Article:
The City of Timmins and District School Board Ontario North East (DSBONE) declared the week of November 6 to 12 as Treaties Recognition Week, as part of Ontario’s implementation of recommendations contained in the Truth and Reconciliation process in residential schools.
“We are pleased to be here today to formally recognize this important week – Treaties Recognition Week,” said Lisa Innes, the first Indigenous System Lead coordinator for DSBONE.
“When you look at the change of direction from the provincial and federal governments and the importance that they place on recognizing the treaties and the history and the process behind them is a great step forward,” said Timmins Mayor Steve Black in signing the proclamation for the City of Timmins.
“When I was in school we learned very little about First Nation history and culture and that is a big gap that needs to be addressed,” Mayor Black added.
“This is a great learning opportunity for me and for the students as well,” Mayor Black continued. ““It’s been a great honour to work with Chief Walter Naveau of the Mattagami First Nations over the years, and he has been a great resource in teaching me about this area, which is the traditional homeland of the Mattagami First Nation and I have enjoyed working in partnership with him.”
Lisa Innes explained that the Indigenous Systems Lead is new and is part of Ontario’s implementation of the Truth and Reconciliation recommendations.
“At DSBONE, we believe all students, both indigenous and non-Indigenous are enriched by learning about the histories, cultures and contributions and perspectives of indigenous peoples in Canada,” Innes said.
The Ministry of Indigenous Relations and Reconciliation (MIRR) earlier this year designated November 6-12, 2016 as Treaties Recognition Week. The goal of this week is to promote public education and awareness about treaties and treaty relationships.
In 1905, the Ojibway and Cree people of Northern Ontario entered into a treaty relationship with the Government of Canada with the signing of Treaty 9.
In agreeing to share the land the Indigenous people were given hunting and fishing rights, reserve areas and a monetary gift. In return, the Indigenous people agreed to share the natural resources of the land.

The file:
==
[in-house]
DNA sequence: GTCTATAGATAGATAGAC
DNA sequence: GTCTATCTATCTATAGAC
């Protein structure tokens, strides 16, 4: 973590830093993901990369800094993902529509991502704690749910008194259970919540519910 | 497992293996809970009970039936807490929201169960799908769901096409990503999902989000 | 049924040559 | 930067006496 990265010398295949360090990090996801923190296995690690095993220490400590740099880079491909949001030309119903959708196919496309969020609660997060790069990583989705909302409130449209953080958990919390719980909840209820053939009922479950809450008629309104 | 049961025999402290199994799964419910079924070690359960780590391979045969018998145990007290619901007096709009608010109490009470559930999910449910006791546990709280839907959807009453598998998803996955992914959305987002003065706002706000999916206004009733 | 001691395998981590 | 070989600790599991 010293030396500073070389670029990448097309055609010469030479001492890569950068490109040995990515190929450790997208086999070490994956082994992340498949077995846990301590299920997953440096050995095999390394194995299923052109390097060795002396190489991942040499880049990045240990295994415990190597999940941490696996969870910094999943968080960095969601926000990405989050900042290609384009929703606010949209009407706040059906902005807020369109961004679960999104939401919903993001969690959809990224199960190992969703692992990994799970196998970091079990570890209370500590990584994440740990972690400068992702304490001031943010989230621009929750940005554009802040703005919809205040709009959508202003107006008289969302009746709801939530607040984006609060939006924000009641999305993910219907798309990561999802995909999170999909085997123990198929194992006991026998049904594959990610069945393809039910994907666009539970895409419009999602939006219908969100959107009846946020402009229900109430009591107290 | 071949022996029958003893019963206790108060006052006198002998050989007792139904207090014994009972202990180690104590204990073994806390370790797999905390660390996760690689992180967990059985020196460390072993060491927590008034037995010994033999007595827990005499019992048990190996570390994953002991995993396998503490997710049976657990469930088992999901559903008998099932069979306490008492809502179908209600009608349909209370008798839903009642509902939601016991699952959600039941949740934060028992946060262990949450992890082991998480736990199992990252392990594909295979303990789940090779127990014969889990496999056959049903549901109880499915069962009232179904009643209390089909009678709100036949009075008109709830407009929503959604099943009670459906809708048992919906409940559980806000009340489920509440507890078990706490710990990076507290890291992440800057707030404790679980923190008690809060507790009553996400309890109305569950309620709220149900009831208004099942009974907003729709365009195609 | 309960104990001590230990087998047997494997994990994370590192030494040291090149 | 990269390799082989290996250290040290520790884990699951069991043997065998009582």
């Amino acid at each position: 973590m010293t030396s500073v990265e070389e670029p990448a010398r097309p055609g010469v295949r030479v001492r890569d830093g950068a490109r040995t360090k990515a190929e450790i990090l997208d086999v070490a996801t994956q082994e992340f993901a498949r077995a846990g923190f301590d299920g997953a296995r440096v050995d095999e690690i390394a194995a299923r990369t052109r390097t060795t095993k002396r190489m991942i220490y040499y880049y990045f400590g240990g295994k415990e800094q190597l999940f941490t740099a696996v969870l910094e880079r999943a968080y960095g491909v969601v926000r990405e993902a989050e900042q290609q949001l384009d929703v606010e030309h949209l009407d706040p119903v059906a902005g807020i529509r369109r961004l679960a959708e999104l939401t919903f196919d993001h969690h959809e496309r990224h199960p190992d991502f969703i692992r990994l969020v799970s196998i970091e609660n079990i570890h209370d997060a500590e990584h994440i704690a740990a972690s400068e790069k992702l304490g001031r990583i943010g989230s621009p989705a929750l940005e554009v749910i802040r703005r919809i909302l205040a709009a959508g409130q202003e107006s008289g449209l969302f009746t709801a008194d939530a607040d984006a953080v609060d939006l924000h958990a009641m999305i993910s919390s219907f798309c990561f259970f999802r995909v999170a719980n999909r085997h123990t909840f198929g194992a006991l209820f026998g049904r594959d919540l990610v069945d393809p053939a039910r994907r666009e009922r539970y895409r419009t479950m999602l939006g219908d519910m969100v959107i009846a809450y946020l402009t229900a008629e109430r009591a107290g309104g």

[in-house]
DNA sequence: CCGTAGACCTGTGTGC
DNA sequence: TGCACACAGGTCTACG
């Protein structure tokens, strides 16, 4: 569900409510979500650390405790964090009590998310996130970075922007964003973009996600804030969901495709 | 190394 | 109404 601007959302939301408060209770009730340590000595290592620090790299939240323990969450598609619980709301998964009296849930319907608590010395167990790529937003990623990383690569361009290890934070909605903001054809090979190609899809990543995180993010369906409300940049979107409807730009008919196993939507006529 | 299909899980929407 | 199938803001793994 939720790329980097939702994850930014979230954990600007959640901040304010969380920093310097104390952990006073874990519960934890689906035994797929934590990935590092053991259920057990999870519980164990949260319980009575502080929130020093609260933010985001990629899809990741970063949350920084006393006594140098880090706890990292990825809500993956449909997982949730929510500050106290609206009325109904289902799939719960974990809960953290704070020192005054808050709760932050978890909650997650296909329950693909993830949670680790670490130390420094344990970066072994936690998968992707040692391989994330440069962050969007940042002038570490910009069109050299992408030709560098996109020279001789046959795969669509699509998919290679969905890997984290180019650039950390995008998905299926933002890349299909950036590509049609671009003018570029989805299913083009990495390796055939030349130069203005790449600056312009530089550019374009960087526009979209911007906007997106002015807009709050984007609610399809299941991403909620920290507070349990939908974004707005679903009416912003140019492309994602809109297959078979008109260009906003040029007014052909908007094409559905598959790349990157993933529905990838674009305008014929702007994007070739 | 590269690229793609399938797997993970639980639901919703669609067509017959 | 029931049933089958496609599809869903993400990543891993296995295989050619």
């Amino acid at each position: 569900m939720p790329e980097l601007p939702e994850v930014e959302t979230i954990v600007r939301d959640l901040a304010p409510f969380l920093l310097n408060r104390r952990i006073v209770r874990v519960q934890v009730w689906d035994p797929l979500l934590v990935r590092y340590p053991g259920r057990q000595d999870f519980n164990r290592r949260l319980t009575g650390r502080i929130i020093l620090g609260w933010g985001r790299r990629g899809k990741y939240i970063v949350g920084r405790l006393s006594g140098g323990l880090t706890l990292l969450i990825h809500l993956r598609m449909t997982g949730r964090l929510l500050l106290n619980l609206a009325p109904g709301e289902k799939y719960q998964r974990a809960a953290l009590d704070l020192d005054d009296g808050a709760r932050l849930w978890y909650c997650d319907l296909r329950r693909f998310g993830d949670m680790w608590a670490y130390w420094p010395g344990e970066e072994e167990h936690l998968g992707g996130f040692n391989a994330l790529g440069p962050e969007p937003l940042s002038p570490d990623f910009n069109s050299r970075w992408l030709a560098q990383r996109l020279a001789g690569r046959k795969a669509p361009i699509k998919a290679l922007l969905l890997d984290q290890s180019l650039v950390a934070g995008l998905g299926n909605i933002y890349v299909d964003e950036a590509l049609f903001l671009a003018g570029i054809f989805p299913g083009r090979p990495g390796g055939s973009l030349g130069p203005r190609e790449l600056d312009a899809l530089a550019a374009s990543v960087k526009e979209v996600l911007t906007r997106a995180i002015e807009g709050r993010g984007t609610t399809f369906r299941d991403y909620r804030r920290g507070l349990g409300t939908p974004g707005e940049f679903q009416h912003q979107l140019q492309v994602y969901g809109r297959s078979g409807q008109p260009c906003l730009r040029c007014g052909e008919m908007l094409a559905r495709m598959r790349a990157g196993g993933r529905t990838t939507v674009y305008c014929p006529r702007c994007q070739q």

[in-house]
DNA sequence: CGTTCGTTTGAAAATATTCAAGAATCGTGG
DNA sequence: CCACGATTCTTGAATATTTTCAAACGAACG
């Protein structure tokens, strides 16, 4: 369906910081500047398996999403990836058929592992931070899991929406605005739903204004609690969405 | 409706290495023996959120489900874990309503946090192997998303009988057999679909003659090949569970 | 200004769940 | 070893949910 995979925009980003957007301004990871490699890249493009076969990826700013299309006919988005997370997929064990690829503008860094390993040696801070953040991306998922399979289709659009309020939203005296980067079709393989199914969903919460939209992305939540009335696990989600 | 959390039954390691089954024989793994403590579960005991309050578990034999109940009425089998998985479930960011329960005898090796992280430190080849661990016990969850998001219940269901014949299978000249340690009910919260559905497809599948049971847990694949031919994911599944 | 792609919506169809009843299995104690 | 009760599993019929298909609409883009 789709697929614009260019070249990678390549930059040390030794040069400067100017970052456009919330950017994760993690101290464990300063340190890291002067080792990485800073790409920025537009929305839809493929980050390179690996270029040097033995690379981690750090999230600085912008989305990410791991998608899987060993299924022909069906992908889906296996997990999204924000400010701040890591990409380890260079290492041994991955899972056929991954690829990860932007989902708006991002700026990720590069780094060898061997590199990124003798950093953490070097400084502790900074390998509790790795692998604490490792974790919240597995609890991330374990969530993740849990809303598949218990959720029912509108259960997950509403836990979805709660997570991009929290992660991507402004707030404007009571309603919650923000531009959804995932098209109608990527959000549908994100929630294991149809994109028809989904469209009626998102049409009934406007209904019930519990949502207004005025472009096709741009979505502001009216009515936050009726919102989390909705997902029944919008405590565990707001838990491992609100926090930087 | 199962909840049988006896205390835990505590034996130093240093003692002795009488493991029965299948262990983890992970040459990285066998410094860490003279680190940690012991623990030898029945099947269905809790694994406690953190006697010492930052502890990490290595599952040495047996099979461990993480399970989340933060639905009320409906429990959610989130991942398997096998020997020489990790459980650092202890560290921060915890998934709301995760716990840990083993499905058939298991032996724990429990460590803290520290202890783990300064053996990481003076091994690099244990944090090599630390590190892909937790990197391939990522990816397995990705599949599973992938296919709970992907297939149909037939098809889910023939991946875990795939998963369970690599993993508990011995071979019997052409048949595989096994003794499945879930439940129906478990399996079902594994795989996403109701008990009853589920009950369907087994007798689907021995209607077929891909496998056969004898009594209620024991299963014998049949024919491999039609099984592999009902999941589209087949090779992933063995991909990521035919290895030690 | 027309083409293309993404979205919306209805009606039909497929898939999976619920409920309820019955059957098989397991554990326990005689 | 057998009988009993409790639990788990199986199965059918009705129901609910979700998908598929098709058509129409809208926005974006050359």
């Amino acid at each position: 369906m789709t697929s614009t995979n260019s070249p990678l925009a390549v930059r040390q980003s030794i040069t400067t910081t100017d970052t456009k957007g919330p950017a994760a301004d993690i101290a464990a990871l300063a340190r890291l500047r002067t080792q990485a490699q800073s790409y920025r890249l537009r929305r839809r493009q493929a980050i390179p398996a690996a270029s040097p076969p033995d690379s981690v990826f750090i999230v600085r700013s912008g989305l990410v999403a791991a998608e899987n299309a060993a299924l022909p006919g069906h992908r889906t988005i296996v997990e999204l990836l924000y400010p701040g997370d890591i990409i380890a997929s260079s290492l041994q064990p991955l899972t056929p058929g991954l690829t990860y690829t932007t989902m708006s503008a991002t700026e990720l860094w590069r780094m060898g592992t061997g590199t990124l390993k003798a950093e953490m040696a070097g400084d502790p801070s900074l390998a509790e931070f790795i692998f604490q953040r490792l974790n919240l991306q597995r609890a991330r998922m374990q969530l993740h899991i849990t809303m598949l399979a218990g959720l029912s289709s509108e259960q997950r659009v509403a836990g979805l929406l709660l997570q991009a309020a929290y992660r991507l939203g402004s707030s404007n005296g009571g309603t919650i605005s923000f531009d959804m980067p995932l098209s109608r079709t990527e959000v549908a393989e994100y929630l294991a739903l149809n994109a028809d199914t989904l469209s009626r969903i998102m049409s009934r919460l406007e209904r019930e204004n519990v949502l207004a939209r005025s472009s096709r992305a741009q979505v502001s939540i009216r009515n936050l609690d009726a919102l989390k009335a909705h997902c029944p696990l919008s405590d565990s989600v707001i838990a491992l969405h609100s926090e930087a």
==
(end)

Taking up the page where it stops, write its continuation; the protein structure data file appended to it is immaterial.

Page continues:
“This today is a topic of conversation, both in and out of the school setting,” noted Innes. "It is important to share the facts and the history of the treaty process.”
In October, at a mining conference hosted by the Nishnawbe Aski Development Fund in Timmins, Grand Chief Jonathan Solomon of Mushkegowuk Council, disputed the written Treaty 9.
He claimed that Treaty 9 is not what was promised verbally to elders.
Grand Chief Solomon pointed to the Daniel McMartin diaries, the Ontario representative on the three member negotiating team, which details the oral commitments made to elders. Solomon said these commitments were not included in the written treaty. Solomon also stated that McMartin also does not include reference the taking up of lands when required by the province without consultations, thus indicating that section was never communicated to the elders of the Cree and Ojibway communities in 1905.
Each Ontario school board will now have an Indigenous Systems Lead position to include the history and culture of Ontario’s First Nation into the educational curriculum of their area and the teach about the details of the particular treaty that was signed with their local First Nations.
“One of the biggest challenges is to make people aware that introducing the teaching of Indigenous history and treaty recognition is that it involves everybody,” Innes said. “The issues we talk about are issues that involve all Canadians.”
According to Innes, this could be a first step in addressing the inequalities in the federally run on reserve schools and could see the provinces playing a greater role in Indigenous education.
Since pre-confederation a number of treaties were signed with First Nations in Ontario.
The treaties signed with First Nations are:
- The Treaties of Fort Niagara (1764, 1781)
- The Crawford Purchases (1783-1784) mostly covering southern Ontario, and reaching as far as the Bruce Peninsula and Manitoulin Island
- Robinson treaties of 1850 signed with Ojibway communities living along the north shores of Lakes Huron and Superior
Post-confederation treaties, 1873-1930
- Treaties 3, 5, and 9 were signed with Ojibway and Cree communities in Northern Ontario.
- Treaty No. 9 which includes the area from James Bay down through south of Timmins is also called “The James Bay Treaty.”
- The Williams treaties, 1923 were signed with Chippewas of Lake Simcoe, Lake Huron and the Mississaugas of Rice Lake, Scugog, Curve Lake and Alderville in central Ontario.